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Putting the cuffs on free expression

This month's Much Ado About Nothing Moral Furore Award goes to the killjoys who kicked up a fuss over Tim Cahill’s ‘handcuffs’ goal celebration.

Duleep Allirajah

Topics Politics

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I see that BBC TV’s Match of the Day has reinstated its Goal of the Month competition, which had been suspended as a result of last year’s TV phone competition scandal. To be honest, the loss of Goal of the Month didn’t really leave a gaping hole in my life. Maybe saturation football coverage has raised my ‘shock and awe’ threshold, but spectacular 30-yard screamers don’t do it for me anymore.

I reckon the Beeb needs to freshen up the competition format. Why not a contest to choose the best goal celebration or the most dangerous two-footed tackle or even the gayest injury simulation? Or how about acknowledging the contribution of the fans? Chant of the Month perhaps? Or better still, Sick Chant of the Month. February’s clear winner would surely go to the travelling Aston Villa fans whose little ditty about the horrific injury to Eduardo provoked a minor ruck at the Emirates Stadium last Saturday: ‘Eduardo, oh, oh, Eduardo, oh oh oh oh. He had some silky skills. Now he walks like Heather Mills.’

In my opinion, we should also honour – or name and shame to be precise – the miserable killjoys who turn every petty football misdemeanour into an overblown national controversy. There’d be no shortage of candidates for a monthly Much Ado About Nothing Moral Furore award. This month’s hot favourite would have to be the pathetic media-orchestrated ‘controversy’ over Tim Cahill’s ‘handcuff’ goal celebration against Manchester City last Sunday. It was a cryptic gesture that probably left most spectators nonplussed. It was only after the match that the Everton midfielder revealed that he’d crossed his wrists in tribute to his elder brother Sean who was recently sent to prison.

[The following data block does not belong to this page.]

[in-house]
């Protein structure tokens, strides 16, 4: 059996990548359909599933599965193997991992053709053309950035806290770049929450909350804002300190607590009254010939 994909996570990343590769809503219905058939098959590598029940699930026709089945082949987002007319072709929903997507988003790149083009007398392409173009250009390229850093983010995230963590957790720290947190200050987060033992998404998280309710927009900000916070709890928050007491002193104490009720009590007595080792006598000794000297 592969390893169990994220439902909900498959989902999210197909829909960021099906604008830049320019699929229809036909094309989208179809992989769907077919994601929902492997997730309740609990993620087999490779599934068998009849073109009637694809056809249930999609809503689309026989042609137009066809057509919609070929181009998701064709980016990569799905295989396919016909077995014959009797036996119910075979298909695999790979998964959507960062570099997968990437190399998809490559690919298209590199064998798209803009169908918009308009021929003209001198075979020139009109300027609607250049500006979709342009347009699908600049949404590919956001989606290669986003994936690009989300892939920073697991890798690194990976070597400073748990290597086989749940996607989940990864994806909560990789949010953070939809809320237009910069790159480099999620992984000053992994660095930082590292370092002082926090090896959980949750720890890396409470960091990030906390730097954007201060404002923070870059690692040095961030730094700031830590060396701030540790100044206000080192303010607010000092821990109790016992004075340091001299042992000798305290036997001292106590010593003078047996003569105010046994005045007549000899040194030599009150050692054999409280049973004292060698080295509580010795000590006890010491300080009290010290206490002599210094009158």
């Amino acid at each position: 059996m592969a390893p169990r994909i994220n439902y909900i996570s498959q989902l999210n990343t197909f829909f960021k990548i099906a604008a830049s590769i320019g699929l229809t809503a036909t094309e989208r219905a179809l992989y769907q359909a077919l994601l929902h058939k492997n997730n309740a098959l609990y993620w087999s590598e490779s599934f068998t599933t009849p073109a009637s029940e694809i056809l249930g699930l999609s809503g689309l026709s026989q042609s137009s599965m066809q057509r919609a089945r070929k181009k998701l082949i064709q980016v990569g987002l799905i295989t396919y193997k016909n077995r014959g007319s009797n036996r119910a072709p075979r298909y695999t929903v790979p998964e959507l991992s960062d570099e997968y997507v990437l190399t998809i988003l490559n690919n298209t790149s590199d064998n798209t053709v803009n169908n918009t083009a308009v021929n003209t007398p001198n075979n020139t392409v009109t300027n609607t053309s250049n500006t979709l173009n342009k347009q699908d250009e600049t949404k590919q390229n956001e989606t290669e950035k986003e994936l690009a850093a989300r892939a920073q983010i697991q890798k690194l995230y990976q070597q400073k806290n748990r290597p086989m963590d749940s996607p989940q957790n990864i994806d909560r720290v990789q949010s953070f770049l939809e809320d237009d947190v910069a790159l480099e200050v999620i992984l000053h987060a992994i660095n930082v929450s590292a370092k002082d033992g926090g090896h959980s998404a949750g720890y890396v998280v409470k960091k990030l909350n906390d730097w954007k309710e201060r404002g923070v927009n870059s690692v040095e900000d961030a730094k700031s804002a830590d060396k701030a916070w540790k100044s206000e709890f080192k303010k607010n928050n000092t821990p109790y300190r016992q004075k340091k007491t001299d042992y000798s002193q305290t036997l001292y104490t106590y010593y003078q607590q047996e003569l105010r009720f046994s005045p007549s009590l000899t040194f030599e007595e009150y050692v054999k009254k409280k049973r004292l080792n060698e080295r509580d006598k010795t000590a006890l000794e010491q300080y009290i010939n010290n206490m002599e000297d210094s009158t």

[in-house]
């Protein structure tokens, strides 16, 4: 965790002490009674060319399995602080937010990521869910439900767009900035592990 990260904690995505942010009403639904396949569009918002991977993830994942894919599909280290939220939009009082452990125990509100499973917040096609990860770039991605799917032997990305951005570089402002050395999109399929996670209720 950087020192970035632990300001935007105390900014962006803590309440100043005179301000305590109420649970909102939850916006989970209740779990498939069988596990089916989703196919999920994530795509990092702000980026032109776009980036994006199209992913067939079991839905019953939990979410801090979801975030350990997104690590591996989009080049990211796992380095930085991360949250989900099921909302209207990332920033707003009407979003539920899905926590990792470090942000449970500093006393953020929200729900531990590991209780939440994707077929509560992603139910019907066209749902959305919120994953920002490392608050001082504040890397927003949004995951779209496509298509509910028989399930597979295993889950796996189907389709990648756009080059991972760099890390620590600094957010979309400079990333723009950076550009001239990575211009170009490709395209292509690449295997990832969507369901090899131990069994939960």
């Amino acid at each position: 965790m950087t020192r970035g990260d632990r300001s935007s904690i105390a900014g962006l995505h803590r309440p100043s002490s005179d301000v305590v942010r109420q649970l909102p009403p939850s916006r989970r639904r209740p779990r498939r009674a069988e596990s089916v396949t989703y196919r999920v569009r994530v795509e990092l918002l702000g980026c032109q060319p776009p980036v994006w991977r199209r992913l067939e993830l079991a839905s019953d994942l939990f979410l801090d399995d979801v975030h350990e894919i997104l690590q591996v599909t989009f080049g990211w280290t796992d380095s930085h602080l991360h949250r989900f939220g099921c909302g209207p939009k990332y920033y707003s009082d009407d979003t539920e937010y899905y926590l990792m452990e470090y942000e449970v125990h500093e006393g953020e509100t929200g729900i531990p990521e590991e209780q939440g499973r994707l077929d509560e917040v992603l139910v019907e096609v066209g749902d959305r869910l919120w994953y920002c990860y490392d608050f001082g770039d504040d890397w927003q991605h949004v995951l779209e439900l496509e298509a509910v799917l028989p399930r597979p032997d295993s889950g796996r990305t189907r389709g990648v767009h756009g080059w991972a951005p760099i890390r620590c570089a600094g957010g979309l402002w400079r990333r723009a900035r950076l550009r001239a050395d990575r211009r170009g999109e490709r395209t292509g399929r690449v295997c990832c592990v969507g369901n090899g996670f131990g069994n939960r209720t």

Okay, so the crime for which Sean Cahill was jailed, a violent assault outside a south London cab office that left his victim’s sight impaired in one eye, was very unpleasant. But miming a pair of handcuffs isn’t a crime. Nor is it against the law to send a message to an imprisoned relative. It’s not even as if Tim Cahill was even glorifying the assault itself. If he’d mimicked the act of kicking someone’s head in then that might have been a different matter. But a handcuff gesture? Haven’t we got more important things to worry about?

One of the corrosive characteristics of our Easily Offended culture is the imperative to censure particular forms of expression even when hardly anyone has actually been offended. spiked editor Brendan O’Neill has described the trend for regulatory authorities, such as the Office of Communications (Ofcom) or the Advertising Standards Authority, to slap the wrists of broadcasters or advertisers on the basis of a handful of complaints as the ‘tyranny of the minority’ (1).